Potassium 40 dating

When it is stated that these methods are accurate to one or two percent, it does not mean that the computed age is within one or two percent of the correct age.It just means that there is enough accuracy in the measurements to compute t to one or two percentage points of accuracy, where t is the time required to obtain the observed ratio of daughter to parent, assuming no initial daughter product was present at the beginning, and no daughter or parent entered or left the system. Fw-300 #ya-qn-sort h2 /* Breadcrumb */ #ya-question-breadcrumb #ya-question-breadcrumb i #ya-question-breadcrumb a #bc .ya-q-full-text, .ya-q-text #ya-question-detail h1 html[lang="zh-Hant-TW"] .ya-q-full-text, html[lang="zh-Hant-TW"] .ya-q-text, html[lang="zh-Hant-HK"] .ya-q-full-text, html[lang="zh-Hant-HK"] .ya-q-text html[lang="zh-Hant-TW"] #ya-question-detail h1, html[lang="zh-Hant-HK"] #ya-question-detail h1 #Stencil . Bdend-1g /* Trending Now */ /* Center Rail */ #ya-center-rail .profile-banner-default .ya-ba-title #Stencil . Bgc-lgr #ya-best-answer, #ya-qpage-msg, #ya-question-detail, li.ya-other-answer .tupwrap .comment-text /* Right Rail */ #Stencil . Bxsh-003-prpl #yai-q-answer, #ya-trending, #ya-related-questions h2. Fw-300 .qstn-title #ya-trending-questions-show-more, #ya-related-questions-show-more #ya-trending-questions-more, #ya-related-questions-more /* DMROS */ .Potassium 40 (K40) decays to argon 40, which is an inert gas, and to calcium.Potassium is present in most geological materials, making potassium-argon dating highly useful if it really works.Thus radiometric dating methods appear to give evidence that the earth and meteorites are old, if one accepts the fact that decay rates have been constant.However, there may be other explanations for this apparent age. I also believe that the evidence indicates that the earth has recently undergone a violent catastrophe.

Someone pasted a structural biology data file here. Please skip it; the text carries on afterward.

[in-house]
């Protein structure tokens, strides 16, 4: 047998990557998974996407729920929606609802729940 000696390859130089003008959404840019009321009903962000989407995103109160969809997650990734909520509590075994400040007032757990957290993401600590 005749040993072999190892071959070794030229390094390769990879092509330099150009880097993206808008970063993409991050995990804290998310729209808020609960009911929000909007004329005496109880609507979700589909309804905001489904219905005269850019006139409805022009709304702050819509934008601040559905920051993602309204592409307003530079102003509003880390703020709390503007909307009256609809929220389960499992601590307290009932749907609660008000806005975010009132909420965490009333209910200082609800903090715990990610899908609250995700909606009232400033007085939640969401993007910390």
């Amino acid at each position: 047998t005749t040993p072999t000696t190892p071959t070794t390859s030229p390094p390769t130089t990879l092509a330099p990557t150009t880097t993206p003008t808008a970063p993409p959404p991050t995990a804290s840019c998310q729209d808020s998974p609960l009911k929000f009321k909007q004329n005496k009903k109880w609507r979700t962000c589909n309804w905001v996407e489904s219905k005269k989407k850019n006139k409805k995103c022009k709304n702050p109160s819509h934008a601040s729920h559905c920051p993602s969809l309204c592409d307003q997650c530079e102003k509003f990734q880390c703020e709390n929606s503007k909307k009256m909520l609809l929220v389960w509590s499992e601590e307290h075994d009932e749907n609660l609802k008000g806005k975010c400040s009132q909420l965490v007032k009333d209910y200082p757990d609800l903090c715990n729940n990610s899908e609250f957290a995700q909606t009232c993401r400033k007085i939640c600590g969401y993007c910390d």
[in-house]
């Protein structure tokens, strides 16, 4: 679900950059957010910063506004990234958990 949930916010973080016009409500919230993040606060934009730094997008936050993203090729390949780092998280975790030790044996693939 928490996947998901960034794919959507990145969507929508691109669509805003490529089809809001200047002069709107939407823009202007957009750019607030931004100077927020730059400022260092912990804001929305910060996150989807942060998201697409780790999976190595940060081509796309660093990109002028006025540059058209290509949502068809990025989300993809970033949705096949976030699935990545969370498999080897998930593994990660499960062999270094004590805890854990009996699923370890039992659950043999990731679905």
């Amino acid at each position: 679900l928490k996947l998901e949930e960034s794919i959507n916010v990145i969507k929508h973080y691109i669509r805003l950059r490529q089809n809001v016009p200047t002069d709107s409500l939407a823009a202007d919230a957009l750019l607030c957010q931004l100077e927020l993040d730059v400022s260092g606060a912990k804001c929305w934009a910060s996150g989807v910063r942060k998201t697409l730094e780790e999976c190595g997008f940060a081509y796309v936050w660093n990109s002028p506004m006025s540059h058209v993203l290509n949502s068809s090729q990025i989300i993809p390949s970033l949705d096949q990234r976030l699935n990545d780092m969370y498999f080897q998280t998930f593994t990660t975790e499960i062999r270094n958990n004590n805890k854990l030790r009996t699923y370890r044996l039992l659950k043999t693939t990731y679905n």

Uranium decays to lead by a complex series of steps. Thus we obtain K-Ar dating, U-Pb dating, and Rb-Sr dating, three of the most common methods.

For isochrons, which we will discuss later, the conditions are different.

If these conditions are not satisfied, the error can be arbitrarily large.

At the start, let me clarify that my main concern is not the age of the earth, the moon, or the solar system, but rather the age of life, that is, how long has life existed on earth.

Many dating methods seem to give about the same ages on meteorites.

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